because they are "free" for the summer. And I can juxtapose all of
this against the numerous inquisitions that we have experienced over
the past several weeks, mostly related to our appearance in an
article on homeschooling in the local paper.

I have had my sanity questioned because I LIKE to be with my kids.
I've had my judgement questioned because our style of schooling is
more relaxed. The same parents who are scrambling to find activities
for their children seem shocked that we don't quit "schooling" for
the summer. They don't understand that in order to do that we would
have to quit reading, travelling, playing...breathing. I have been
repeatedly quizzed about my childrens' socialization, several times
by the mother whose daughter is one of the meanest, rudest children I
have ever met. The parents all seem to feel sorry for my kids; the
children all tell them how lucky they are.

I have been thinking a lot lately about what it is about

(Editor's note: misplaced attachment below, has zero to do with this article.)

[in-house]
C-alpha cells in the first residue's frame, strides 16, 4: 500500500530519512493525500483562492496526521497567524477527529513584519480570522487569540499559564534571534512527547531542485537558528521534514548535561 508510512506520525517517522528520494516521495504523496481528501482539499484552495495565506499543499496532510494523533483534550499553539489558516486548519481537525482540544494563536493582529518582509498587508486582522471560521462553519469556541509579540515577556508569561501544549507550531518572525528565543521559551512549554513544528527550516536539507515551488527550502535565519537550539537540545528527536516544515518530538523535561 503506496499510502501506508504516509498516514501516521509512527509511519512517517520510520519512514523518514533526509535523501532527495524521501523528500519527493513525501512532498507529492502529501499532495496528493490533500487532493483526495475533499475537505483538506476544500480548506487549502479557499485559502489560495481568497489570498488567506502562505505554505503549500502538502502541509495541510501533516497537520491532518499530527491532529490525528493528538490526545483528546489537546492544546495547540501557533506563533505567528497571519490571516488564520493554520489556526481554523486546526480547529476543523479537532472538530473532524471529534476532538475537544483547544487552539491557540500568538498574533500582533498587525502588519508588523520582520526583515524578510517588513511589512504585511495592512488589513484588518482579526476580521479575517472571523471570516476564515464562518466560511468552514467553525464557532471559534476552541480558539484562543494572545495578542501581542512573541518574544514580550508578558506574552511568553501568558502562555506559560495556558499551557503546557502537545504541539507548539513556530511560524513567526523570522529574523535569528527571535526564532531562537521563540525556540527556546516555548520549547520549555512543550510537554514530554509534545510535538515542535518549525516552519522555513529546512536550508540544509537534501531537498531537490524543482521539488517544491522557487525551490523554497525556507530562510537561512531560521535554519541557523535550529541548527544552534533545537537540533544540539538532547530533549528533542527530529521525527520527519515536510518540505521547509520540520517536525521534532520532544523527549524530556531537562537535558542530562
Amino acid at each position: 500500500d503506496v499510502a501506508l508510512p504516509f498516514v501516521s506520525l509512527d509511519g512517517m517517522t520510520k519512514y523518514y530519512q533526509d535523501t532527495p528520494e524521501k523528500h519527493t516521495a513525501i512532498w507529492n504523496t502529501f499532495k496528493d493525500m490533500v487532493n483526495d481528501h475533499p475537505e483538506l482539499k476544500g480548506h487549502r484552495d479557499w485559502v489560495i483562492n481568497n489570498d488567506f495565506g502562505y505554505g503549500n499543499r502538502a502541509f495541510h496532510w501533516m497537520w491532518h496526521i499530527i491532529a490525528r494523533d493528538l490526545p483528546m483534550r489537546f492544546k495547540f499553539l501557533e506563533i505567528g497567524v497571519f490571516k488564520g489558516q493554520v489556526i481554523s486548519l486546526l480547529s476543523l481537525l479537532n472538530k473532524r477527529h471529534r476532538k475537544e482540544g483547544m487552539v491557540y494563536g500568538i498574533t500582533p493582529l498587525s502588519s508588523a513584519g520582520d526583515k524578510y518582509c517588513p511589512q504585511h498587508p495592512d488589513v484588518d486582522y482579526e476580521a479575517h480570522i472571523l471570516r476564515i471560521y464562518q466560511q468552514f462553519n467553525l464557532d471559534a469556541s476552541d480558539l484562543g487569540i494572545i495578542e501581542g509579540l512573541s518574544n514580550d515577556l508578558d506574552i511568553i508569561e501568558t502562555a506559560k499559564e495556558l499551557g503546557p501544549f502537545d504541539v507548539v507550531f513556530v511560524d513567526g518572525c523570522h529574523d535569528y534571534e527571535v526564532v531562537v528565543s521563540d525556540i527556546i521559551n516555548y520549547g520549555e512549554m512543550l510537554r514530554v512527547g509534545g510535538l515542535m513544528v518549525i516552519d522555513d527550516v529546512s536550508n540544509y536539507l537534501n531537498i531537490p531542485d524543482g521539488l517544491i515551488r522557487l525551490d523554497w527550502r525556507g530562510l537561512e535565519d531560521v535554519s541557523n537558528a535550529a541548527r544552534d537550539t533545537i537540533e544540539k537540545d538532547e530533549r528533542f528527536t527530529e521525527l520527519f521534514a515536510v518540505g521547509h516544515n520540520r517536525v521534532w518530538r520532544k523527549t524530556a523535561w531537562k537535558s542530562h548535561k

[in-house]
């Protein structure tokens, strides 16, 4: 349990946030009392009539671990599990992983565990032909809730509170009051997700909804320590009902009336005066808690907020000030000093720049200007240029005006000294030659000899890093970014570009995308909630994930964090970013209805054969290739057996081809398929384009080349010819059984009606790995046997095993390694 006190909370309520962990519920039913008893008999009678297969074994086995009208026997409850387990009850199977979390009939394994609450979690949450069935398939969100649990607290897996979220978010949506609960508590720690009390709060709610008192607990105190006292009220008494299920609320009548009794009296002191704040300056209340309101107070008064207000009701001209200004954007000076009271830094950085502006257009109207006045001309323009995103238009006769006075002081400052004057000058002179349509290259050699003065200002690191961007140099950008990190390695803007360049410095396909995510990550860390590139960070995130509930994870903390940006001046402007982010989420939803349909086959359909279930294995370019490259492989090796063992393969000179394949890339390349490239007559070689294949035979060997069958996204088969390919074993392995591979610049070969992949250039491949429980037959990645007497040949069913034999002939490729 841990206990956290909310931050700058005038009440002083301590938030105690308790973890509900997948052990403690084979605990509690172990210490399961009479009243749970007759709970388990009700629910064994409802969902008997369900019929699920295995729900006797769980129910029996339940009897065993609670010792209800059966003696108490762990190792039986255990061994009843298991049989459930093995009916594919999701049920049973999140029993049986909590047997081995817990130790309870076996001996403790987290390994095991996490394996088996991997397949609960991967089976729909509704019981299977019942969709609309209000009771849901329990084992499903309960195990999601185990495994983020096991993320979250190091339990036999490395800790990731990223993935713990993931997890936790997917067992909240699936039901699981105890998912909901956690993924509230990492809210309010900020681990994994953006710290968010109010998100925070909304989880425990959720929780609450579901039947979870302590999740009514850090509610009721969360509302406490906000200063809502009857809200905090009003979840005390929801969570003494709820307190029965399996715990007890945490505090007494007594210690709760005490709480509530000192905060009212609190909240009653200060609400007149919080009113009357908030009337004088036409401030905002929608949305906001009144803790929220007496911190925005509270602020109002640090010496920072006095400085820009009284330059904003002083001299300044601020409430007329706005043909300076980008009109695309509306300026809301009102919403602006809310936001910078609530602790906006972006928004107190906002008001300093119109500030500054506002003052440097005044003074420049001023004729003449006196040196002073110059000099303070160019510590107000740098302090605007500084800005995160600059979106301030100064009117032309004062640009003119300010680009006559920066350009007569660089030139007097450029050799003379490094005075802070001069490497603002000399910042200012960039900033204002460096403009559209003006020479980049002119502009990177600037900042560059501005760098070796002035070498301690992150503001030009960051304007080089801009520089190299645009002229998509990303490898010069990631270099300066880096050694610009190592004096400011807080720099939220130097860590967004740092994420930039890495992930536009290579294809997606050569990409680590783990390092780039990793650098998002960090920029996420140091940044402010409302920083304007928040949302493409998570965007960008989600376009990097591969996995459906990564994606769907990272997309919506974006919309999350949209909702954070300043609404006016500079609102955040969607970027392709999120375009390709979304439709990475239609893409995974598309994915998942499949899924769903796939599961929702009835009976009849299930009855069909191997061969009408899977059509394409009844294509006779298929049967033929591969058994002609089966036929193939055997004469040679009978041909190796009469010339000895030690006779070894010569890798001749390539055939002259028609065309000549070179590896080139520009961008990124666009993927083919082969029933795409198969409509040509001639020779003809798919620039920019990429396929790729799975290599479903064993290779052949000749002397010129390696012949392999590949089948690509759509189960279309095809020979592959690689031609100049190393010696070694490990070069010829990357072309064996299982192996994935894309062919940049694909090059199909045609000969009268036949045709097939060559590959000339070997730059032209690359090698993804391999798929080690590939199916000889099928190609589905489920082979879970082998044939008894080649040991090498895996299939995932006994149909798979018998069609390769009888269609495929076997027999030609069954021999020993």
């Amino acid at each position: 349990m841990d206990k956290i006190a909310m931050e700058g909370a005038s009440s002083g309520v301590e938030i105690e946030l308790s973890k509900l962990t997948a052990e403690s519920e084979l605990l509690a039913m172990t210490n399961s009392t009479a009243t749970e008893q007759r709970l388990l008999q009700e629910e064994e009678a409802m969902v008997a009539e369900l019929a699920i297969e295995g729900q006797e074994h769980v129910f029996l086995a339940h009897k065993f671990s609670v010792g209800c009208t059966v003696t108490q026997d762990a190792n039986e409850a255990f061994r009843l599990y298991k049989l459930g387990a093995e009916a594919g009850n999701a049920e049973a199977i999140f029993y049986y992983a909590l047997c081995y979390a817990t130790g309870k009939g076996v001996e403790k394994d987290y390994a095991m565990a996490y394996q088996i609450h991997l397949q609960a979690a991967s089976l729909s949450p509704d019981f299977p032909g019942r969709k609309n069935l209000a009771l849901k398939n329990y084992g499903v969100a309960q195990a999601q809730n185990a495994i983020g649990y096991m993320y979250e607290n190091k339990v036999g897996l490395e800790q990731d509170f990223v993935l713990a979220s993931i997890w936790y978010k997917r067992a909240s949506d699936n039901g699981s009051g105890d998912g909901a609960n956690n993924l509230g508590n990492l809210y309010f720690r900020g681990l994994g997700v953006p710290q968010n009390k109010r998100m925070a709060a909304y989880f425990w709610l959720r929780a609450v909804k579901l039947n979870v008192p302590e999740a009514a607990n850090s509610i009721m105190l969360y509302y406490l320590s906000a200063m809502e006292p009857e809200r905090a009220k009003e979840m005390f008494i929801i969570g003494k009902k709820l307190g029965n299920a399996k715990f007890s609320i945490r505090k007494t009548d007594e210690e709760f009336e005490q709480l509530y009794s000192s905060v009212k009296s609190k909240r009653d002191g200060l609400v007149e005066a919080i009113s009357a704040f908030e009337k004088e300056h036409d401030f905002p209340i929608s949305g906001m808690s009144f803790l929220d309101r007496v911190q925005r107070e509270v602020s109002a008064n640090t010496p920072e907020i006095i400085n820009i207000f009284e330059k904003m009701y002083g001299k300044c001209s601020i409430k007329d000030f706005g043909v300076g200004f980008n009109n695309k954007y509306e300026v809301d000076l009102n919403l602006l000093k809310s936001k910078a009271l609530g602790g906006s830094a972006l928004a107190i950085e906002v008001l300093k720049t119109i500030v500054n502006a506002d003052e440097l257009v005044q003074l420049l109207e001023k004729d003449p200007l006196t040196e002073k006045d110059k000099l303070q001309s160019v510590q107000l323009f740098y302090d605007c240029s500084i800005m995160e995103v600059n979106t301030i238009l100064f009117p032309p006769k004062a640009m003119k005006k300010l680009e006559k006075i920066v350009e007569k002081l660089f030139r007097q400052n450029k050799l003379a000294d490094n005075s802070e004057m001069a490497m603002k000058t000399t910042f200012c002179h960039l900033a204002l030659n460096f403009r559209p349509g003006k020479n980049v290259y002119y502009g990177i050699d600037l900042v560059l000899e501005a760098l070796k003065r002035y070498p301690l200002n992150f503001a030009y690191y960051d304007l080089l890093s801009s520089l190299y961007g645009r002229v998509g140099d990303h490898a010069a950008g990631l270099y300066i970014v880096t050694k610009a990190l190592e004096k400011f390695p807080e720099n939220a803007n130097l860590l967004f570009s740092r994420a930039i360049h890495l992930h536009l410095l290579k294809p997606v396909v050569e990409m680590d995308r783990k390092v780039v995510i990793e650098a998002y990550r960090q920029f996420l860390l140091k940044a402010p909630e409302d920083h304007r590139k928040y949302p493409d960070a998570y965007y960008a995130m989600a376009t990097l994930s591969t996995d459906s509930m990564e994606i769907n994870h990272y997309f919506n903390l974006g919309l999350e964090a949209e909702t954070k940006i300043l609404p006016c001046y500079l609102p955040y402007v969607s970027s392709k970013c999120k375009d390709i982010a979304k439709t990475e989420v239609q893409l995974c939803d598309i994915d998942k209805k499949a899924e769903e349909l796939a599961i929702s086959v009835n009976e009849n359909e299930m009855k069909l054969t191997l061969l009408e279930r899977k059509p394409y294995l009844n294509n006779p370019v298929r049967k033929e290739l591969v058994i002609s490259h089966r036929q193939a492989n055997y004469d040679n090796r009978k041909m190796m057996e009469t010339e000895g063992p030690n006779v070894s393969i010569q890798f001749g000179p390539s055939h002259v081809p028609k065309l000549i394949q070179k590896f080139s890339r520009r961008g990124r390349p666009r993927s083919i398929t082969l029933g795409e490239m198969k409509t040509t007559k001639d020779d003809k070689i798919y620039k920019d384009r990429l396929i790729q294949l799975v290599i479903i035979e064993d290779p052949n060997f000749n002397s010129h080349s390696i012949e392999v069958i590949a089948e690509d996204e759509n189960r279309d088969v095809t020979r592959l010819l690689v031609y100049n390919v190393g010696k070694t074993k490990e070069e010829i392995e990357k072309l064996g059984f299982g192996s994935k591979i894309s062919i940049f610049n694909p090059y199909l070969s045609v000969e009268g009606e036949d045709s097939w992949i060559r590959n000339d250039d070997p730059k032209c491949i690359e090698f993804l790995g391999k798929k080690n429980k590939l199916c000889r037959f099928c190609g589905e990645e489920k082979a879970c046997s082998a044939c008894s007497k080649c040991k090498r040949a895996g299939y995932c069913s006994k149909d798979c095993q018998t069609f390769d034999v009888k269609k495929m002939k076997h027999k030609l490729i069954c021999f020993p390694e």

homeschooling that seems to threaten people. I know that Big
Education is threatened by our success and the possible loss of cash
that goes along with a growth in homeschooling. But I have seen a
growing defensiveness among parents. I think that many of them see
our choice to educate our children at home as an implied judgment of
their choice to send their children to school. And my neighbor shed
some more light on the subject when she complained recently that her
daughter had not stopped begging to be homeschooled since we moved
here. Interesting. Sometimes I believe our next battles will stem
from our very successes and from the discomfort we cause our

Enjoy your summer! And, no, we don't stop learning for "summer
vacation." : )

Want to know what Jane Casey's opinion is on a homeschooling matter?
Got a question that needs answered? Jane's your gal! She's been
homeschooling long enough to have quite an opinion (or two) about
homeschooling in Indina. Find out what Jane thinks, by sending your
question to:
> with "Jane's View" in the subject.